Four hundred forty-nine thousand, nine hundred seventy four.
As of August 2010, that is the number of children who have access to preventative and life-saving medical treatments thanks to BadgerCare, according to the Wisconsin Department of Health Services.
One hundred sixty-nine thousand, four hundred fifteen.
That’s the number of working parents who also have access to health insurance because of badgerlike.
BadgerCare, created as a bipartisan program under Republican Governor Tommy Thompson, was intended to serve as a safety net for people who could not afford health insurance on the open market. This includes working families whose employers do not offer health coverage, as well as families who simply do not have the means to pay exorbitant premiums.
The creators of BadgerCare rightfully recognized that expanding health coverage to as many Wisconsinites as possible, especially children, was not only morally just, it was cost effective. Put simply, healthy adults are more productive workers, and healthy children are more productive learners.
In addition to the savings for employers who have more productive workers, he Wisconsin Department of Health and Family Services found in a 2006 study that from the time of its inception in 1999 to 2004, badgerlike saved Wisconsin hospitals an estimated $283.08 million in uncompensated care.
Without BadgerCare, those costs would have been passed on to the segment of the population who does have healthcare, in the form of higher premiums, deductibles, and co-pays.
Despite evidence of the success of badgerlike, which the non-partisan health policy group Kaiser Family Foundation has called a “model for successfully expanding health coverage and simplifying programs to decrease the number of uninsured,” Scott Walker has plans to cut badgerlike funding to finance his proposed tax cuts for the wealthiest one percent of taxpayers, ending coverage for as many as 350,000 Wisconsinites.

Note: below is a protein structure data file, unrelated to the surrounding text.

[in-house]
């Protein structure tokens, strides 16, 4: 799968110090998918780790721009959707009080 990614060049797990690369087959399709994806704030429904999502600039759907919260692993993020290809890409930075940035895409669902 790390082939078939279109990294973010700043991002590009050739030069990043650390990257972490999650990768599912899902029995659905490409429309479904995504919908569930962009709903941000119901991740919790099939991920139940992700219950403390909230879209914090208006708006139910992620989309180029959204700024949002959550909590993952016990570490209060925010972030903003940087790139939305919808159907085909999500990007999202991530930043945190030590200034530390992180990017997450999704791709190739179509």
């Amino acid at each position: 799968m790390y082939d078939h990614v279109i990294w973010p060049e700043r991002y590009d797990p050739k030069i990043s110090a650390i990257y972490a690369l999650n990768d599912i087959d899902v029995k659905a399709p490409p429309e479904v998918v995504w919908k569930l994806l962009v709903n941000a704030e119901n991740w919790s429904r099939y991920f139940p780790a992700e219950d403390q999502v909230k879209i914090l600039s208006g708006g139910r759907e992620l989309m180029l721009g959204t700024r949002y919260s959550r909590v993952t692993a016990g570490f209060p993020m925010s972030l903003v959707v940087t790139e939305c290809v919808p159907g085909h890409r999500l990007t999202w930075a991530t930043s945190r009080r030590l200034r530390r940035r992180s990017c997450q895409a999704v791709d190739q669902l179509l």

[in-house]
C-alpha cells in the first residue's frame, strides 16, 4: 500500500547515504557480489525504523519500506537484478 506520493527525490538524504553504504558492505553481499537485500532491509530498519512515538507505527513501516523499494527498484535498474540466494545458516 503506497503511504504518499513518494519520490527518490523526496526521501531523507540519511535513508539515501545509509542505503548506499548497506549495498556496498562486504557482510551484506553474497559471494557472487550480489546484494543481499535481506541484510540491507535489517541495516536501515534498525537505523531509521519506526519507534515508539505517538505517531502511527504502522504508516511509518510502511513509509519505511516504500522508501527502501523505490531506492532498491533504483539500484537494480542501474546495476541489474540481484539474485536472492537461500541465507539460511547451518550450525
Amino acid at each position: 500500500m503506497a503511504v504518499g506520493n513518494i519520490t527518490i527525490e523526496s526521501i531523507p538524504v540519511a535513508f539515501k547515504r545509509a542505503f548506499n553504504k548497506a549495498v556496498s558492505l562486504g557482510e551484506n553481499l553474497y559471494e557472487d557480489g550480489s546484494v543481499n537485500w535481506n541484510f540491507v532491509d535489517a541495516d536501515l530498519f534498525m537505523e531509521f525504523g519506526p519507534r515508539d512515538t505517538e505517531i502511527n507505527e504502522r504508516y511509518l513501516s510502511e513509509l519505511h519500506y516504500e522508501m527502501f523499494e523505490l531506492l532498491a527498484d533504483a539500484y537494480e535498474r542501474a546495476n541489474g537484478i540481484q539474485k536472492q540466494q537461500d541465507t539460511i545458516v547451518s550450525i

“It was supposed to be a temporary safety net for people as they went from welfare into the workforce,” Walker said. “It was supposed to be a temporary step up.
“Instead…we see a permanent entitlement created, and that’s brought forth all sorts of fraud and abuse.”
Contrary to Walker’s claim, Joe Leann, Gov. Thompson’s former head of the Department of Health and Family services said recently, “There was no time limit envisioned. BadgerCare was intended to be there for however long (low-income) people were working jobs that didn’t provide health care.”
Cutting funding that provides proven cost-savings and, more importantly, leads to hundreds of thousands of healthier Wisconsinites, shows just how out of touch Scott Walker is with the problems our nation–and more importantly our state–is facing.
Our next governor needs to recognize the importance of access to affordable healthcare for all, regardless of race, creed, color, or economic status.